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Compression part 1: Controls and Functions

3rd June 2017


Originally used in music to tame audio when cutting to vinyl to prevent needles skipping off the record, compressors have become a fundamental part of music production and recording. Understanding the functions and different uses of a compressor has become imperative in the process of making or recording music. Although every single compressor plugin will have different controls and parameters to experiment with, most of them work on the same four fundamental controls.


Given that the main purpose of a compressor is to tame audio, the threshold is the level set where if exceeded the compressor starts taking effect. For instance, if the threshold is set to -12 decibels (db) any signal which exceeds -12db will be compressed. Any signal which stays under the set threshold will remain unaffected by the compressor.

A good tip when starting out is to set the threshold at a drastic level, say -30db so it’s heavily effecting your signal. Doing this will really allow you to hear the effect the compressor is having on your audio and let you set the attack and release times accordingly. Then you can slack off on the threshold until you get the sound you’re after.


The ratio determines the amount of compression used when the signal exceeded the threshold. Using the same example before, if you have a compressor with a -12db threshold and a 2:1 ratio, for every 2db the audio exceeds the threshold value, the compressor will reduce it by 1db. Respectively, if the audio exceeds the threshold by 6db it will be reduced by 3db.


The attack function on a compressor is very similar to the attack value on a regular synth envelope. The attack time sets the amount of time the compressor takes to kick in when audio is being put through it. A slower attack time will allow more of the signal to pass through unaffected and a short attack will start effecting the initial transient of the signal.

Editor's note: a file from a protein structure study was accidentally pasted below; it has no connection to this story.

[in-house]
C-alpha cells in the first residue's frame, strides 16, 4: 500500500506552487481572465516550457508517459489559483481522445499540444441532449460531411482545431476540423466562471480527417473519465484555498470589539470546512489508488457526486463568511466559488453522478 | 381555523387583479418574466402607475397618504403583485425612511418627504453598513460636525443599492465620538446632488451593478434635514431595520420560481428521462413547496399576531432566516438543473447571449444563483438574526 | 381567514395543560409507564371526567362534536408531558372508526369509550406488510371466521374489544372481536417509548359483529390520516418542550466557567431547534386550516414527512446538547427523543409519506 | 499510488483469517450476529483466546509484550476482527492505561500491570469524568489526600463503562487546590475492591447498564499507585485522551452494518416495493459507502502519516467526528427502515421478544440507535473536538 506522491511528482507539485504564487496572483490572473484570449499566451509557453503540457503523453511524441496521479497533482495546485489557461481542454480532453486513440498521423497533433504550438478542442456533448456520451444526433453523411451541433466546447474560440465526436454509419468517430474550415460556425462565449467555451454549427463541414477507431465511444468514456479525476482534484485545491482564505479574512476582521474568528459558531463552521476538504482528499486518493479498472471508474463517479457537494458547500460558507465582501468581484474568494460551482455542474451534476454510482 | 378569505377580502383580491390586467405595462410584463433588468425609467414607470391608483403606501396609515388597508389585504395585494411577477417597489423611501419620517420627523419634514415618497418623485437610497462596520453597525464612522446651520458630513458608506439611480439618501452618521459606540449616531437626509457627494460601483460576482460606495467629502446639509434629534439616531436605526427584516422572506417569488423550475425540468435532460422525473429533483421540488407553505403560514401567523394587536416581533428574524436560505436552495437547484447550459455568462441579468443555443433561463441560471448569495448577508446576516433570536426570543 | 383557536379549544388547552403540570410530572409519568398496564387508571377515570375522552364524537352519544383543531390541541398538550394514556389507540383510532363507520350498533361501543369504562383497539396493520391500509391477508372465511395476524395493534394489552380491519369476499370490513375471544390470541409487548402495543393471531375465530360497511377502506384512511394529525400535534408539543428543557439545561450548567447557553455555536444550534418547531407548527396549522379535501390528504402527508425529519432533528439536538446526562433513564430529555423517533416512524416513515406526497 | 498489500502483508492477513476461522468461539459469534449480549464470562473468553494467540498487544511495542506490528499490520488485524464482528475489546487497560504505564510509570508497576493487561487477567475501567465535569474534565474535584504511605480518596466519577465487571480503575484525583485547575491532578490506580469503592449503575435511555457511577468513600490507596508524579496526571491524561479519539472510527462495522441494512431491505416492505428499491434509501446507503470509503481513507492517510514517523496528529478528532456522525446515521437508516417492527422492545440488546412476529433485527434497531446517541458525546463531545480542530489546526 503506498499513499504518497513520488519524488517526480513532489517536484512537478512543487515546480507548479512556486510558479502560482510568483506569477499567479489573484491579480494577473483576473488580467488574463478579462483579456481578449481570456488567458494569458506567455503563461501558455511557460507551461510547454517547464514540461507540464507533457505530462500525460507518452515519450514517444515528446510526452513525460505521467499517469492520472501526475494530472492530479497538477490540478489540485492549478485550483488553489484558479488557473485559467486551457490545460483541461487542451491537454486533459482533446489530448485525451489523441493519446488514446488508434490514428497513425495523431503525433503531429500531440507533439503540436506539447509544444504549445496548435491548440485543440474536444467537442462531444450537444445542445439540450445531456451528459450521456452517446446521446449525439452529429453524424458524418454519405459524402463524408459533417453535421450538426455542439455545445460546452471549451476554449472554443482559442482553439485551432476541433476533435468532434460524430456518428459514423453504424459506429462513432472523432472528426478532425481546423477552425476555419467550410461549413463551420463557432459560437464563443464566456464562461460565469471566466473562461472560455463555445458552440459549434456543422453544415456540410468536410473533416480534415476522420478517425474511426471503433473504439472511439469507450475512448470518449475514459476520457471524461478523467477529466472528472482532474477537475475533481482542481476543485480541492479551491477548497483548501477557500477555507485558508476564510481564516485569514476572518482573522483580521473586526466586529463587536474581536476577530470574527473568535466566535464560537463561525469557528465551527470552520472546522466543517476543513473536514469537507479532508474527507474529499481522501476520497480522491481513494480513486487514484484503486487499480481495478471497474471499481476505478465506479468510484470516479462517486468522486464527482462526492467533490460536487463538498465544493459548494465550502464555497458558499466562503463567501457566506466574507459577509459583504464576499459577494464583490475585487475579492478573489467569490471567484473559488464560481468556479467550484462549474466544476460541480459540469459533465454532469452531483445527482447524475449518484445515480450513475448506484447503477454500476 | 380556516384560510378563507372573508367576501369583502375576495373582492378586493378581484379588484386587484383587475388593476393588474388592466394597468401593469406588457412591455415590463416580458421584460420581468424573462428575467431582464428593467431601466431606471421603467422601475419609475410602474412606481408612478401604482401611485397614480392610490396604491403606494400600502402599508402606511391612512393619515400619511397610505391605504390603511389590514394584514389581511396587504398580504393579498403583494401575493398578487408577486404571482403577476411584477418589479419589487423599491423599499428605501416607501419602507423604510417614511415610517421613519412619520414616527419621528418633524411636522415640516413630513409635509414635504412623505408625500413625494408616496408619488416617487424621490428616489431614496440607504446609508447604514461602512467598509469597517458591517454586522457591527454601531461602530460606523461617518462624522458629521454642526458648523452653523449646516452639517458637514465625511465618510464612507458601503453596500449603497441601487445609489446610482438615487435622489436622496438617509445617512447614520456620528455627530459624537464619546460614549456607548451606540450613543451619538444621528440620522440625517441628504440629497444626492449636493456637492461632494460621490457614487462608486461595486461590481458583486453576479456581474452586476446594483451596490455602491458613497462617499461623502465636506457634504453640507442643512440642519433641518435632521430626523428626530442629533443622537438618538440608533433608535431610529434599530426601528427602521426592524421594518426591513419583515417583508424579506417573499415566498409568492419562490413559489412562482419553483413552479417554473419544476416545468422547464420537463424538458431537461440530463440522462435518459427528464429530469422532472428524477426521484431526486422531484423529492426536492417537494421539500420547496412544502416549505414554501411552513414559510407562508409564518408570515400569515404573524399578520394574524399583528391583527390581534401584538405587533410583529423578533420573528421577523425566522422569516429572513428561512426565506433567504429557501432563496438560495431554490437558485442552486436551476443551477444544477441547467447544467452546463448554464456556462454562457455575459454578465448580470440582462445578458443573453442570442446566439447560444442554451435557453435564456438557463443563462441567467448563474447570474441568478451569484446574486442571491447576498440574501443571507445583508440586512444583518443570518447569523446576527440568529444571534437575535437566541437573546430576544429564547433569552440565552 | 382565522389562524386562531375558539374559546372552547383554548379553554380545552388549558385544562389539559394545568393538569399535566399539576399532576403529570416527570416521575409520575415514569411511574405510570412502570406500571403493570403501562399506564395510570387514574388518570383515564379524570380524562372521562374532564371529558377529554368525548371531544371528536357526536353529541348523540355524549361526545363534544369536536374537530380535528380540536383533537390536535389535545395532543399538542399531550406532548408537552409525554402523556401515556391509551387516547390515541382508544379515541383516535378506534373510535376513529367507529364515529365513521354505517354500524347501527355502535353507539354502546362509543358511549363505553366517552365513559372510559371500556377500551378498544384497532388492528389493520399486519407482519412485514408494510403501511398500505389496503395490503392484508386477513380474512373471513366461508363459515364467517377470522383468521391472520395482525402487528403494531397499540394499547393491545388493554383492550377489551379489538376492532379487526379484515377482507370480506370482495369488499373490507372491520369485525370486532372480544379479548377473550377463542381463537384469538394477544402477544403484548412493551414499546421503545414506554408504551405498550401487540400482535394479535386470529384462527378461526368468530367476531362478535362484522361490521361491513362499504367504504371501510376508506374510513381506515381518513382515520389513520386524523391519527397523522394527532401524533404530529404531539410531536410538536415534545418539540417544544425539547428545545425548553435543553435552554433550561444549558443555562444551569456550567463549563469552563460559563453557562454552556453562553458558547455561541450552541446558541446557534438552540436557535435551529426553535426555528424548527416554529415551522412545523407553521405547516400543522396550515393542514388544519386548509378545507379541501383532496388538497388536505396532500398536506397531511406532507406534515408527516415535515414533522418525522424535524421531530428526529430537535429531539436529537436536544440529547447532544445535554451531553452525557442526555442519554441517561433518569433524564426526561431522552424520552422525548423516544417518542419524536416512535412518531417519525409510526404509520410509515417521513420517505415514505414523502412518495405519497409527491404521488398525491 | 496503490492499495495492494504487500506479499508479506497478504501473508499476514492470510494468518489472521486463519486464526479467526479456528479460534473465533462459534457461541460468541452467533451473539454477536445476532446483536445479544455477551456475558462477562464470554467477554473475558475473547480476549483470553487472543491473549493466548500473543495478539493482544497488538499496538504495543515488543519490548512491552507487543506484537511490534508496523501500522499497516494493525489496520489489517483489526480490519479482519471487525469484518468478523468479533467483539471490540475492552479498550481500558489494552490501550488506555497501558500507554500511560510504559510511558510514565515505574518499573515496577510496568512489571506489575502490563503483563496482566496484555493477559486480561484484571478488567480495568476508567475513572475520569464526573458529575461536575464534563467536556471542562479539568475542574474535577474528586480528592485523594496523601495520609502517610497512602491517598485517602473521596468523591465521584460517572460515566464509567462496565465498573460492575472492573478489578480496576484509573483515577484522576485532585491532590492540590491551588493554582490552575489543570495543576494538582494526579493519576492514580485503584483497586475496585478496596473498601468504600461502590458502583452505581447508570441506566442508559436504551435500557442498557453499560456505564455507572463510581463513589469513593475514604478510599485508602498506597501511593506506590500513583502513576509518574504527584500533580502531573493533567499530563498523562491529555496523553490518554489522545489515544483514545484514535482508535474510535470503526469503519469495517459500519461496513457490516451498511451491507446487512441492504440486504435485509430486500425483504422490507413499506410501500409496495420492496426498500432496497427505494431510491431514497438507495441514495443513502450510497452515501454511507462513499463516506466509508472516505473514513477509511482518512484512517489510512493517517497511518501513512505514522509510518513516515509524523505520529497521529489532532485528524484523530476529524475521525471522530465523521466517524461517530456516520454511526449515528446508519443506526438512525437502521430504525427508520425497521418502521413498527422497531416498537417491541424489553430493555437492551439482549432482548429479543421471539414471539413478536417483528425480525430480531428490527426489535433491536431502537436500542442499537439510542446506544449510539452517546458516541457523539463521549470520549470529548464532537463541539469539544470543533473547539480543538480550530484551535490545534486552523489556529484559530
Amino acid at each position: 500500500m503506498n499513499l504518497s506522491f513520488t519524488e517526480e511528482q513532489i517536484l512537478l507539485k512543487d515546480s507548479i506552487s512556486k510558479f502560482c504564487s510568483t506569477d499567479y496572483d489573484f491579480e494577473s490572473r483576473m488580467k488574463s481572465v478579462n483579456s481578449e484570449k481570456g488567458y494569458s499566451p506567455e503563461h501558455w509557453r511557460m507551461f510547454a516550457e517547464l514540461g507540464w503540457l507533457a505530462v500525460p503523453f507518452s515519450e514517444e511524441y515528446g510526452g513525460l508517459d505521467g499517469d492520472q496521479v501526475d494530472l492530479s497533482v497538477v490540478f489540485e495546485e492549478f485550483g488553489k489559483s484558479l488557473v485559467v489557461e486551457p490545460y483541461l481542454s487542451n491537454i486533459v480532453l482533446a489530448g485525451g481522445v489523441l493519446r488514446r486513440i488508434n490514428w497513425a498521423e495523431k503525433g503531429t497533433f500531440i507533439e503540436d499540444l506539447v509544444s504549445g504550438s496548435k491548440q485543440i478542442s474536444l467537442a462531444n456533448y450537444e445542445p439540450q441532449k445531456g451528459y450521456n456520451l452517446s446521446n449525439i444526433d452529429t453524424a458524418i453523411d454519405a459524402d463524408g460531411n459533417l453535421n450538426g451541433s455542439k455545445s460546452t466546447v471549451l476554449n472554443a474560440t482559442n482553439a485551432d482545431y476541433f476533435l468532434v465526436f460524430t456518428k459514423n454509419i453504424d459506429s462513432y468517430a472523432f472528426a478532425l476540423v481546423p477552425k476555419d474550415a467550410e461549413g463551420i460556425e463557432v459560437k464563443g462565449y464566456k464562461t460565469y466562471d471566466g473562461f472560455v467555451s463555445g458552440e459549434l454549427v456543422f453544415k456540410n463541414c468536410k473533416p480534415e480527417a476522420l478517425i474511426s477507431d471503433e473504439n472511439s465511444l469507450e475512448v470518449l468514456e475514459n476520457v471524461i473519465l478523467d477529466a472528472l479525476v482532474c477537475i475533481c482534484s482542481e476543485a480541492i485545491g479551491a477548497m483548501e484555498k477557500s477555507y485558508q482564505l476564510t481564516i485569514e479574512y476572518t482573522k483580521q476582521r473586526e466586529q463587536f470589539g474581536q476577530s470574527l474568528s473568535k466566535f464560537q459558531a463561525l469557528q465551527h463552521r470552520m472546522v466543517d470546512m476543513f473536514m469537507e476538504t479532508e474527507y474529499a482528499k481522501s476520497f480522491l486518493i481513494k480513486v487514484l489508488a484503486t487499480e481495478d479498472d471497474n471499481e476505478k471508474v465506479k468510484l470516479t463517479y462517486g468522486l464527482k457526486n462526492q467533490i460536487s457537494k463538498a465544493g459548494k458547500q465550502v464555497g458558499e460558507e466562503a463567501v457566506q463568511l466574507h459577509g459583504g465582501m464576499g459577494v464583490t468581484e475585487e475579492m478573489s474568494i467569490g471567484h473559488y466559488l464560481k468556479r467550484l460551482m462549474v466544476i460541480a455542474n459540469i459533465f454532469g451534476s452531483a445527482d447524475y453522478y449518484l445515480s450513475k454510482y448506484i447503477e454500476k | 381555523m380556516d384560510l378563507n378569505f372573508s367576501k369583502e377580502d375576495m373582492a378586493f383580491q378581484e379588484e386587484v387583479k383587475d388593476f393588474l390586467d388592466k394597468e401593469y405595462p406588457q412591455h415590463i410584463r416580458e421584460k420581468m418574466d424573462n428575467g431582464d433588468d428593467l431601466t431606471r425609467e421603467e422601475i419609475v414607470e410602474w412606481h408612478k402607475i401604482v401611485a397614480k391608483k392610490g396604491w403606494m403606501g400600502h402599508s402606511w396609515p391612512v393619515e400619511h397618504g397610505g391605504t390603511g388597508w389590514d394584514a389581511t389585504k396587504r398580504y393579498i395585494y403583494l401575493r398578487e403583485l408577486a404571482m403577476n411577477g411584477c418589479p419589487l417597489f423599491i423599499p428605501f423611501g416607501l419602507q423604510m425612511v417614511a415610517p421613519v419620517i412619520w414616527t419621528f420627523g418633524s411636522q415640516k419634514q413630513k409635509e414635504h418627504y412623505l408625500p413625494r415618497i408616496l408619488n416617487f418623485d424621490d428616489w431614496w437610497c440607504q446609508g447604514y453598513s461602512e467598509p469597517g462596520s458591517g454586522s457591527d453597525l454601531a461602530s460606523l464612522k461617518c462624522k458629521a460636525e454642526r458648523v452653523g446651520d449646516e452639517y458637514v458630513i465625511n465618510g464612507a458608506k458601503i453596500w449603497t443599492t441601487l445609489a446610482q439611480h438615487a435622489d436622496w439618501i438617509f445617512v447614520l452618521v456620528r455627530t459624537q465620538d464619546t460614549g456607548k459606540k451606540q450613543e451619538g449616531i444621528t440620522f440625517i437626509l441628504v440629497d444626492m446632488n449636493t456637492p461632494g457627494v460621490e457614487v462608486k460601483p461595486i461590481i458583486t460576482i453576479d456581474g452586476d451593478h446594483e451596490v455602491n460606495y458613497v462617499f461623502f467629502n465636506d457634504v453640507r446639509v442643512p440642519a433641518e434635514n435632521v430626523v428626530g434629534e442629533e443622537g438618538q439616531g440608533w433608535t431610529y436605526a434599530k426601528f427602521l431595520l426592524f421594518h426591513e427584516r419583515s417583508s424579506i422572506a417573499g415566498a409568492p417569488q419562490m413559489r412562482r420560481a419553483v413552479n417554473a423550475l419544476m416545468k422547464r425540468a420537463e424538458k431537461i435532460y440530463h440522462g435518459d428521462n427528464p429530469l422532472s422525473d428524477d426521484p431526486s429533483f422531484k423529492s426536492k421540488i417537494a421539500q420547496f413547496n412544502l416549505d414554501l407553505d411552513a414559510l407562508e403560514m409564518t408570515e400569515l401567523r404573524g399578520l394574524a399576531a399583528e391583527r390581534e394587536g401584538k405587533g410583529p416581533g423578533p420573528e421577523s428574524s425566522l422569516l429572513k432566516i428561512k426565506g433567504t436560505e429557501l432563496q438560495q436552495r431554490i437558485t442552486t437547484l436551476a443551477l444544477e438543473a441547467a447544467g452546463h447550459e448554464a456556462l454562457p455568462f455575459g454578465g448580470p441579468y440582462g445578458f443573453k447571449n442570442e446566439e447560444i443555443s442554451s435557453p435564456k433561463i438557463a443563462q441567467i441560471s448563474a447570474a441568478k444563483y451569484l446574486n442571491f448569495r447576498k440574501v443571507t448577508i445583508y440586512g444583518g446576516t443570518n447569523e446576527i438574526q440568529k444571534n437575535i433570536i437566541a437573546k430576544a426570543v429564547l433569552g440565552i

The release value is the exact opposite of the attack in that it controls the amount of time it takes the compressor to totally reset after the signal ceases to exceed the threshold.

Compression is one of the most difficult aspects of engineering to wrap your head around. Although the learning curve is steep, once you’ve got the hang of it it becomes second nature. While we have provided a few basic explanations to get you started, the best way to get comfortable with compression is to dive straight in. The stock compressors that come with any DAW are the best place to start as most of them will have all the basic controls we’ve just mentioned. It’s important to constantly switch the compressor on and off (a technique known as A/B-ing) on the material you’re compressing to see if the compressor is actually making it sound better. It’s easy to be fooled into thinking a compressor is making your material sound better when in reality it may just be louder, don’t let your ears trick you into thinking that louder is synonymous with better sounding.

This has been the first of our two part blog on compression, detailing the fundamental parameters on a compressor. Stay tuned for the next part in the series where we’ll talk about different uses for the compressor and techniques for using them in different aspects in your mix along with famous styles of compression that may help you achieve the mix you desire!

Until next time,

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